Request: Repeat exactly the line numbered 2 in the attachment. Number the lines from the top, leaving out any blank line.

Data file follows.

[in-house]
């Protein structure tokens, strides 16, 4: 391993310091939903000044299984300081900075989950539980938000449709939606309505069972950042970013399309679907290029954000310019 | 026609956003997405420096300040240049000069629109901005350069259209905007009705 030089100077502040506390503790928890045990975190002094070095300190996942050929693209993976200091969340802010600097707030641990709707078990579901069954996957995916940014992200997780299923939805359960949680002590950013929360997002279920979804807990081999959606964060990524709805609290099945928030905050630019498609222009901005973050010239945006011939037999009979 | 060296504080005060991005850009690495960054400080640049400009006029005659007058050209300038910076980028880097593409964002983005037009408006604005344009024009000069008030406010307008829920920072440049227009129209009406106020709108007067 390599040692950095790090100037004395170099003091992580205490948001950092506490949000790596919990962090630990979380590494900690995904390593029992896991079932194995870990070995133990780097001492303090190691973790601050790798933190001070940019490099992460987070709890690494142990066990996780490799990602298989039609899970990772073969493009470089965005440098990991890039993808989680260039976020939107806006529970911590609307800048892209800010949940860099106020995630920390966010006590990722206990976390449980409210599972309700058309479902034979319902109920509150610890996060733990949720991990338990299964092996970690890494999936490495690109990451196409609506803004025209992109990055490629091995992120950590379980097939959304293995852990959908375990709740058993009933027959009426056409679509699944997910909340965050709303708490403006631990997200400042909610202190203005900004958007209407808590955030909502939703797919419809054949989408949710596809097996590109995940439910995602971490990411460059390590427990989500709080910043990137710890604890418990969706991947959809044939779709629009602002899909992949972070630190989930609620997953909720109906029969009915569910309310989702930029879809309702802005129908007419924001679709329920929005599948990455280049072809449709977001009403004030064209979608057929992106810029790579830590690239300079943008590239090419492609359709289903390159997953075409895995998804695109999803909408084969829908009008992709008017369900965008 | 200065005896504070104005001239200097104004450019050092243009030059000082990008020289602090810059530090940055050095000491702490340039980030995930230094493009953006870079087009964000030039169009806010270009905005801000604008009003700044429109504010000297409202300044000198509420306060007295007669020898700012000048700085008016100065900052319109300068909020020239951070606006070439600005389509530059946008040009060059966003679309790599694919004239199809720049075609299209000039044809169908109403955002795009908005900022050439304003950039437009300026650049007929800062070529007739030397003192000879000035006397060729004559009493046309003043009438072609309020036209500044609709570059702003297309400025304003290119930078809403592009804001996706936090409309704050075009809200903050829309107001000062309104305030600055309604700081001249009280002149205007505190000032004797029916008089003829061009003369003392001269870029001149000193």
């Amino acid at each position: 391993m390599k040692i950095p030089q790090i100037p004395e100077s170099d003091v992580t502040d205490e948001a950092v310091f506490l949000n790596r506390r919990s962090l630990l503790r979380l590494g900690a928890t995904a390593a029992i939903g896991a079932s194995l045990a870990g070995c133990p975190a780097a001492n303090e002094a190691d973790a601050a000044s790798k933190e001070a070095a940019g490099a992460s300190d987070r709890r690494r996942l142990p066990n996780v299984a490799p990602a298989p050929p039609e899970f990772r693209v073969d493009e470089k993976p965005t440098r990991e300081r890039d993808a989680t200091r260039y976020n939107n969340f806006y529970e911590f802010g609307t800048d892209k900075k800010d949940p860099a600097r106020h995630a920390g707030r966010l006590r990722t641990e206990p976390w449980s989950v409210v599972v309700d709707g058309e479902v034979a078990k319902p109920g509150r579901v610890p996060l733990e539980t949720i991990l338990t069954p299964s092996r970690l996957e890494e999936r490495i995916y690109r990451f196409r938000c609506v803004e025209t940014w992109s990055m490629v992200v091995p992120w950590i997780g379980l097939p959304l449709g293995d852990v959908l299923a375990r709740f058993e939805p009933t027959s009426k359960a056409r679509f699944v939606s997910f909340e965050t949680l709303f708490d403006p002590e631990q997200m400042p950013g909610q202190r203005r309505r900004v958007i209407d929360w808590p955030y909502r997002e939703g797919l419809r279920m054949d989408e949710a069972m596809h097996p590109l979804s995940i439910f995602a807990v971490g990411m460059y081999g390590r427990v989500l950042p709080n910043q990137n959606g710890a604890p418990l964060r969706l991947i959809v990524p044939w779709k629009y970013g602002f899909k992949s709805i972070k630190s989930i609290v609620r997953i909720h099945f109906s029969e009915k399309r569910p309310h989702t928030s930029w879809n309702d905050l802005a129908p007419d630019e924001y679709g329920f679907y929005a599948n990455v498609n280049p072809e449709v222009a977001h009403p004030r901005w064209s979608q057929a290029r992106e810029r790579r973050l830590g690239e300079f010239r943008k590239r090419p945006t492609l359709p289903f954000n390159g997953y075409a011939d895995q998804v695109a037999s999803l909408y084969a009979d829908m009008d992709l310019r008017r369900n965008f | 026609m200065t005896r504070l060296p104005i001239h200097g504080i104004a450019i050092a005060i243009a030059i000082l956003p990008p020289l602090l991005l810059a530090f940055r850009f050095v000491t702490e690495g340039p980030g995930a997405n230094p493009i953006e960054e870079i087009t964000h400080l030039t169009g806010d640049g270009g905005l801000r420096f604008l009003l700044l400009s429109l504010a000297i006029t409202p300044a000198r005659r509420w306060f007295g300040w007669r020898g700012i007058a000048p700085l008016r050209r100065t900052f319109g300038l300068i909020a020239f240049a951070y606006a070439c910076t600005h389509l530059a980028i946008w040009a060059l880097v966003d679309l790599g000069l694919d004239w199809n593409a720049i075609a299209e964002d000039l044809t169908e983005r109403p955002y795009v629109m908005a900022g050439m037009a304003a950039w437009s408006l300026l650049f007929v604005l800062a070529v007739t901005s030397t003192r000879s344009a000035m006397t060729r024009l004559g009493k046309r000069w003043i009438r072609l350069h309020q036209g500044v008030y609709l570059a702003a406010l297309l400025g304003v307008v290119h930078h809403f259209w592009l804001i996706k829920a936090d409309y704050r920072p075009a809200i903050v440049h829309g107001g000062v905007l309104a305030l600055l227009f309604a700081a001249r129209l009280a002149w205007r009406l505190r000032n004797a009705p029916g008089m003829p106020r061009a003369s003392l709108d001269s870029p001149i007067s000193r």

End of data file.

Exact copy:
């Protein structure tokens, strides 16, 4: 391993310091939903000044299984300081900075989950539980938000449709939606309505069972950042970013399309679907290029954000310019 | 026609956003997405420096300040240049000069629109901005350069259209905007009705 030089100077502040506390503790928890045990975190002094070095300190996942050929693209993976200091969340802010600097707030641990709707078990579901069954996957995916940014992200997780299923939805359960949680002590950013929360997002279920979804807990081999959606964060990524709805609290099945928030905050630019498609222009901005973050010239945006011939037999009979 | 060296504080005060991005850009690495960054400080640049400009006029005659007058050209300038910076980028880097593409964002983005037009408006604005344009024009000069008030406010307008829920920072440049227009129209009406106020709108007067 390599040692950095790090100037004395170099003091992580205490948001950092506490949000790596919990962090630990979380590494900690995904390593029992896991079932194995870990070995133990780097001492303090190691973790601050790798933190001070940019490099992460987070709890690494142990066990996780490799990602298989039609899970990772073969493009470089965005440098990991890039993808989680260039976020939107806006529970911590609307800048892209800010949940860099106020995630920390966010006590990722206990976390449980409210599972309700058309479902034979319902109920509150610890996060733990949720991990338990299964092996970690890494999936490495690109990451196409609506803004025209992109990055490629091995992120950590379980097939959304293995852990959908375990709740058993009933027959009426056409679509699944997910909340965050709303708490403006631990997200400042909610202190203005900004958007209407808590955030909502939703797919419809054949989408949710596809097996590109995940439910995602971490990411460059390590427990989500709080910043990137710890604890418990969706991947959809044939779709629009602002899909992949972070630190989930609620997953909720109906029969009915569910309310989702930029879809309702802005129908007419924001679709329920929005599948990455280049072809449709977001009403004030064209979608057929992106810029790579830590690239300079943008590239090419492609359709289903390159997953075409895995998804695109999803909408084969829908009008992709008017369900965008 | 200065005896504070104005001239200097104004450019050092243009030059000082990008020289602090810059530090940055050095000491702490340039980030995930230094493009953006870079087009964000030039169009806010270009905005801000604008009003700044429109504010000297409202300044000198509420306060007295007669020898700012000048700085008016100065900052319109300068909020020239951070606006070439600005389509530059946008040009060059966003679309790599694919004239199809720049075609299209000039044809169908109403955002795009908005900022050439304003950039437009300026650049007929800062070529007739030397003192000879000035006397060729004559009493046309003043009438072609309020036209500044609709570059702003297309400025304003290119930078809403592009804001996706936090409309704050075009809200903050829309107001000062309104305030600055309604700081001249009280002149205007505190000032004797029916008089003829061009003369003392001269870029001149000193």